CONTACT: Claire Zippel 202-325-8351 email@example.com
The richest 1 percent of District residents would receive 41 percent of the tax cuts under the House tax plan in its first year—and nearly three-fourths of the cuts in 2027—according to an analysis released by the Institute on Taxation and Economic Policy. Low-income DC residents would see only small tax reductions, which would shrink over 10 years. Meanwhile, tax cuts would grow for the District’s richest 1 percent.
This means the House tax plan would exacerbate DC’s income inequality, which already has one of the highest income gaps among large U.S. cities. Racial inequality in the city is widening, and the wages of the bottom tenth of workers have barely grown in over 15 years.
- DC’s richest residents would get most of the tax cuts. Of the tax cuts for DC residents, 41 percent would go to the richest one percent in year one of the plan, growing to 73 percent in 2027. These residents, who have incomes above $1,080,000, would get an average tax cut of $72,000 in the first year of the plan, growing to $106,000, or 2.8 percent of income, after 10 years.
- The bottom fifth of DC residents, those with incomes below $28,200, would see only a small $120 boost to their after-tax income in year one of the plan, or 0.9 percent of income. The value of the average tax cut for the bottom fifth would fall to 0.7 percent of income after ten years.
- Middle-income DC residents also would see a smaller tax cut than the richest one percent. The tax cut for residents in the middle fifth of the income distribution (with incomes of $48,200 to $77,200) would shrink over ten years, from 1.7 percent of income to 1.1 percent of income.
The small tax cuts for low- and middle-income residents would erode over time because many of the House plan’s provisions benefiting those groups—such as a higher standard deduction and expanded child tax credit—would expire or become less valuable over time by growing less with inflation.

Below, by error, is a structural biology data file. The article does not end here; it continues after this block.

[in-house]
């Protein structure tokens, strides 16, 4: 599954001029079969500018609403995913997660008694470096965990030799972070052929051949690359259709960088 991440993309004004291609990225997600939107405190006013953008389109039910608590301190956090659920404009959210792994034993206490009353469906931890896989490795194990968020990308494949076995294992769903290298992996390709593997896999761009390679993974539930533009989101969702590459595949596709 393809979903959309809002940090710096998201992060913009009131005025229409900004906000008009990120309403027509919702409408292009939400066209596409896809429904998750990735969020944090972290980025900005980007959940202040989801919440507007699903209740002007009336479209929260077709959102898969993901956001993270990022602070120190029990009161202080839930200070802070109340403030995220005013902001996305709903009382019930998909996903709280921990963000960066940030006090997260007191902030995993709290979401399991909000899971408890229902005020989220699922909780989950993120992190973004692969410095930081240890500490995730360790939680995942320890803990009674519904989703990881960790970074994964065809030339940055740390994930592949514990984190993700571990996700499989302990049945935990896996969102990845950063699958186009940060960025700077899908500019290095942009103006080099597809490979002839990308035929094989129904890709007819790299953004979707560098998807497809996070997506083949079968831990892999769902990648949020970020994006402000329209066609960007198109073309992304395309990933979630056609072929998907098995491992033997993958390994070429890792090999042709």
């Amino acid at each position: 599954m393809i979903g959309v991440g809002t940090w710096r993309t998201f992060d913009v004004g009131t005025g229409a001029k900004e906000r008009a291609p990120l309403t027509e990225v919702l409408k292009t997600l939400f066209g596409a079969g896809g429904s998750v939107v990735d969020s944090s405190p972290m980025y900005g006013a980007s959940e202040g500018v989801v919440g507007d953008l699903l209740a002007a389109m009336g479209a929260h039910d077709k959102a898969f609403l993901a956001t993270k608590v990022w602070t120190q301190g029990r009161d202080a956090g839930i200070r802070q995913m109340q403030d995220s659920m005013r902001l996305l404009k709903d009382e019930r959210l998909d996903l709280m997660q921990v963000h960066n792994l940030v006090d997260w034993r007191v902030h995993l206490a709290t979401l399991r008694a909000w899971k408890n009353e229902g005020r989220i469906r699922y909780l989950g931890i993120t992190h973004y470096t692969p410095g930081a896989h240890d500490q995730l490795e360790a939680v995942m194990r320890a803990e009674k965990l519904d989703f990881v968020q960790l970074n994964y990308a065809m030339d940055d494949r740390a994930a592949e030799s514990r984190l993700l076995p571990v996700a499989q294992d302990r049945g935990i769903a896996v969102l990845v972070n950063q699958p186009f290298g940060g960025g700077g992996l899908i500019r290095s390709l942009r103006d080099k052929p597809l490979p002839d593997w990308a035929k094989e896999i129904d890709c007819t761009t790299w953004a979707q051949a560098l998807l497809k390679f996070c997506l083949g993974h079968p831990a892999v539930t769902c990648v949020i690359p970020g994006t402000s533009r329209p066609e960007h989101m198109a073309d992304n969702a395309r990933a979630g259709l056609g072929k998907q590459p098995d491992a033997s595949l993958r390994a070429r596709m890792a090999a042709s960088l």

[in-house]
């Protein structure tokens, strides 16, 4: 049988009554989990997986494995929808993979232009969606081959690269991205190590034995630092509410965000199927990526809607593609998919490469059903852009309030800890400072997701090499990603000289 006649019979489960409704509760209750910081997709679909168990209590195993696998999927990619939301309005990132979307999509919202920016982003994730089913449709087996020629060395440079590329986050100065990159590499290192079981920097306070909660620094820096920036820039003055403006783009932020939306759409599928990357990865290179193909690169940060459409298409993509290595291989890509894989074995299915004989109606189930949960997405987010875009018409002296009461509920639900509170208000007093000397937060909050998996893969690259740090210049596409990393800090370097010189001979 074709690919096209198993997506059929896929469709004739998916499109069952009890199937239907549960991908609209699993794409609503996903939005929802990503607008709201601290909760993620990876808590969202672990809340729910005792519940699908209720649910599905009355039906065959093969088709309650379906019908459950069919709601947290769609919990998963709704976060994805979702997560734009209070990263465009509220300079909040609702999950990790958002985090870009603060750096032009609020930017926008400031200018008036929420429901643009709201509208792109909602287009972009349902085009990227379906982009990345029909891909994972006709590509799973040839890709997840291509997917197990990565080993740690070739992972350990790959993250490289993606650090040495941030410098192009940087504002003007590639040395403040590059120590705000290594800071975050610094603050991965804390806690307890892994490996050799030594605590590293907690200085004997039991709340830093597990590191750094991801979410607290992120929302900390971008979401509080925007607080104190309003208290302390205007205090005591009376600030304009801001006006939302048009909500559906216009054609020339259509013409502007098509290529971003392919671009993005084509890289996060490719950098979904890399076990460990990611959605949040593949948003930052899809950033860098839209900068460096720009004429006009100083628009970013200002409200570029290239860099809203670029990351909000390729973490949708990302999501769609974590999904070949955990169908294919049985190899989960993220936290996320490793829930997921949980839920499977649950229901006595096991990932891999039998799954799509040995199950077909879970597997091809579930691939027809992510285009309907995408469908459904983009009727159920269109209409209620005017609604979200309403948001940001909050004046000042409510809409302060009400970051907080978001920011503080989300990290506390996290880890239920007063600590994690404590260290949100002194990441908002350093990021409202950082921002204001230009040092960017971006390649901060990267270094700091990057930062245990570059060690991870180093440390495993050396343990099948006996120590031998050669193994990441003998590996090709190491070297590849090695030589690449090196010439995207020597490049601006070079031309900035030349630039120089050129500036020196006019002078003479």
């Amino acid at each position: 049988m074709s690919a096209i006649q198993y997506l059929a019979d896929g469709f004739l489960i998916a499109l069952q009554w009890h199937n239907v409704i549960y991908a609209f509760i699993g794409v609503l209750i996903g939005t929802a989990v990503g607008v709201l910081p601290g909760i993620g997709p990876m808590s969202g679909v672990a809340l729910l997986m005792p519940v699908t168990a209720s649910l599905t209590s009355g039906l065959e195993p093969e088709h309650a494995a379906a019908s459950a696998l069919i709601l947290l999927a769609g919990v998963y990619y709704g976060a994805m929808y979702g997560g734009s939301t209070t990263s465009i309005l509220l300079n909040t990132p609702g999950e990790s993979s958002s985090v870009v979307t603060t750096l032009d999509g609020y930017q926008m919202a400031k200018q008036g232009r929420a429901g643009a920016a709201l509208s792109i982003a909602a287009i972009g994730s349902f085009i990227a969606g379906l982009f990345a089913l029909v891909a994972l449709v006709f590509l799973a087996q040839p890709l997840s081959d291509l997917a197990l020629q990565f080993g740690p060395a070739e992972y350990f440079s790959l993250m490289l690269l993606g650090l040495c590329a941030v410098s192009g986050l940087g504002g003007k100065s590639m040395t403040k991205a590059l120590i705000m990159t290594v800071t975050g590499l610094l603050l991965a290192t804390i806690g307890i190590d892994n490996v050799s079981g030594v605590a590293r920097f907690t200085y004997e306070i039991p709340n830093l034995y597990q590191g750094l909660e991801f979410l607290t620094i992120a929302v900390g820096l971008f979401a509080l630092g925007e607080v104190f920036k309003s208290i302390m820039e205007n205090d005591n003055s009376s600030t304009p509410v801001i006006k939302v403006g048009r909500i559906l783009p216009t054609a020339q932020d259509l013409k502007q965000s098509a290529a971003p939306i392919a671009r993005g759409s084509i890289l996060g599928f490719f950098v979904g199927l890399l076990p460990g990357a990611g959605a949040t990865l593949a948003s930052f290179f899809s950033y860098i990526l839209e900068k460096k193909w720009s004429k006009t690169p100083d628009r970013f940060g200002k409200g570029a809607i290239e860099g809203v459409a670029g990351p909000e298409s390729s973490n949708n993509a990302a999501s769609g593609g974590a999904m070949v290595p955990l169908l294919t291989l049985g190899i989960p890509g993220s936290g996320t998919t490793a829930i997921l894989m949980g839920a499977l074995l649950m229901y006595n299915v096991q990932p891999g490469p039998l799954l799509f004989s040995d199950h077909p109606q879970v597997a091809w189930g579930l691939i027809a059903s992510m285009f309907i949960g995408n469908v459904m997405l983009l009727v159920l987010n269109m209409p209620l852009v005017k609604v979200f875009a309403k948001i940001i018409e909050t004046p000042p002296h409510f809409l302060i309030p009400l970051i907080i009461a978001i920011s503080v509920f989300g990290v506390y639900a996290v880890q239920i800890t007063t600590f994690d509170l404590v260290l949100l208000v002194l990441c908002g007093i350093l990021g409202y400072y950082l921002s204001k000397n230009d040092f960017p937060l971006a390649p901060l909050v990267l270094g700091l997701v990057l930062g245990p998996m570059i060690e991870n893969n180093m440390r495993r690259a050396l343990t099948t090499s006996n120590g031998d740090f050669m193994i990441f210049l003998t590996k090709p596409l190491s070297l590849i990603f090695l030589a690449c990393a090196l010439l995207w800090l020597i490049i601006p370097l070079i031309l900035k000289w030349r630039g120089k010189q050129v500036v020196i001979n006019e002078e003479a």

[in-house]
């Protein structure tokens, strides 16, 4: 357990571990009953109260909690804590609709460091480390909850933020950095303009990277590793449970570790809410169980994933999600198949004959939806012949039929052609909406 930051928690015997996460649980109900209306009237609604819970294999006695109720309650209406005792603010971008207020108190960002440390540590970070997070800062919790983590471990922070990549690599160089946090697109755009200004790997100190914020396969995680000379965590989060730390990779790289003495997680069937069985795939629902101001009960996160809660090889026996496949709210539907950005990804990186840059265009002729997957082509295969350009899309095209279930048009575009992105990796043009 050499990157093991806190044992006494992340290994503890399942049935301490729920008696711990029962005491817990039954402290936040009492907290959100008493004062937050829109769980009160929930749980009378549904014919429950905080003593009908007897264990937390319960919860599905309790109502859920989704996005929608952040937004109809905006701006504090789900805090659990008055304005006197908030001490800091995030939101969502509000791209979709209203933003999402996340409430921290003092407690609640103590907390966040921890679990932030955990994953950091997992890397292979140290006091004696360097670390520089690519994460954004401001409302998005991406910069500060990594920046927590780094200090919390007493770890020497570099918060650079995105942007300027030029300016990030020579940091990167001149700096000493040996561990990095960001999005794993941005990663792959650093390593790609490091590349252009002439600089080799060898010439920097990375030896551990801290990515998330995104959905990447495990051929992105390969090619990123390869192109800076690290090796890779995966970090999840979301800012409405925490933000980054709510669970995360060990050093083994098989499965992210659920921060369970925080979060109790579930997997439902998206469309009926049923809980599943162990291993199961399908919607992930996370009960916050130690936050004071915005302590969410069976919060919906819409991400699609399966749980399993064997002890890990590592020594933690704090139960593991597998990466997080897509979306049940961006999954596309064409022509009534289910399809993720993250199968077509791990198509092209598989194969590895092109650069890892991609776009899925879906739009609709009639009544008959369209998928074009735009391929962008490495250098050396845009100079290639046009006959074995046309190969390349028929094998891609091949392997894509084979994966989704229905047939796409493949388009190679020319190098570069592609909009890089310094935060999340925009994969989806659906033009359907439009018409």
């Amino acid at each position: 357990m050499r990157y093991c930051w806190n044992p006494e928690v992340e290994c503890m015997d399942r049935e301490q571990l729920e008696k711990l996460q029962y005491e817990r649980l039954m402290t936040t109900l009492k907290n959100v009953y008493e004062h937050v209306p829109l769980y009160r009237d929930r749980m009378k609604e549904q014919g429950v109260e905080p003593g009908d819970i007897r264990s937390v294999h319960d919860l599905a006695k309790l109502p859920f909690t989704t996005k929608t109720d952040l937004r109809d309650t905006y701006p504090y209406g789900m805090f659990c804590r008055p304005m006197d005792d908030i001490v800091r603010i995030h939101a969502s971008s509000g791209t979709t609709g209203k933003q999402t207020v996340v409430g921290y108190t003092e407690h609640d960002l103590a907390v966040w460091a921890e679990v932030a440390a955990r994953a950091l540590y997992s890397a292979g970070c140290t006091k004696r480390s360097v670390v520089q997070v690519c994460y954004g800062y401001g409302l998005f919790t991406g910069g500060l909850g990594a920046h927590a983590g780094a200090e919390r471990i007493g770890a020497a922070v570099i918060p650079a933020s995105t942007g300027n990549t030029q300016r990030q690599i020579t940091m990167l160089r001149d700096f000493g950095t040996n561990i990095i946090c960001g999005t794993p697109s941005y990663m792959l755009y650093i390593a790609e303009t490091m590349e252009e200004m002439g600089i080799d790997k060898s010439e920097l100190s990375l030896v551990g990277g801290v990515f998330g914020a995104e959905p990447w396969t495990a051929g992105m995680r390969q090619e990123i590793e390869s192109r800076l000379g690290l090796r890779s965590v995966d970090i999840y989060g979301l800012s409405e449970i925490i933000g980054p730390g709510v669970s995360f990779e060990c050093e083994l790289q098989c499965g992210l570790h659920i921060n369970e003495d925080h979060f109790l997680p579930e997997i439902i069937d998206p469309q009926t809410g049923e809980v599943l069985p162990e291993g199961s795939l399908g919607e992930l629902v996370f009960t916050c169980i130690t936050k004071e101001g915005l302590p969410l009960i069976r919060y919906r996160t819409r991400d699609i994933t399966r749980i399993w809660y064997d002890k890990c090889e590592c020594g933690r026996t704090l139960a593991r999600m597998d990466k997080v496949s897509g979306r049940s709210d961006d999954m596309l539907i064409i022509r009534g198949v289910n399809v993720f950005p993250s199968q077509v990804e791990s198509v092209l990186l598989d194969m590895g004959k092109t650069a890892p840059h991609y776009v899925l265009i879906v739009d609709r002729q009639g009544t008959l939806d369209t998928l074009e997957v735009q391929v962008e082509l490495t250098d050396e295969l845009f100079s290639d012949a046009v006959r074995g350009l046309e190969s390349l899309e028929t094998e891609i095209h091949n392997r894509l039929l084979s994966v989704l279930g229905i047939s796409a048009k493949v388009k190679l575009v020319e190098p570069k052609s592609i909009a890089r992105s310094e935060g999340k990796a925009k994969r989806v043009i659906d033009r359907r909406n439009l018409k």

Additionally, the value of the Earned Income Tax Credit—an important tax benefit claimed by 56,000 DC residents who work but have low-incomes—would erode over time, because the House plan would change how the credit is adjusted for inflation.
Yet some of the provisions that benefit the wealthy, such as the reduction and eventual repeal of the estate tax, become more generous over time. In 2016, only 49 DC residents’ estates were subject to the federal estate tax. On average, the value of these estates was $12.6 million.
“Income and wealth gaps in the District already are wide and among the highest in the nation. Cutting taxes for the rich while doing almost nothing for DC’s lowest-income residents will make our economy even more inequitable,” said Claire Zippel, policy analyst and research coordinator at the DC Fiscal Policy Institute.
“The House tax plan would help DC’s richest one percent, while putting the city’s longtime, low-income residents at risk. Reducing revenues due to tax cuts for the wealthy will fuel calls later on to cut critical programs such as Medicaid, housing assistance, and SNAP,” said Claire Zippel.
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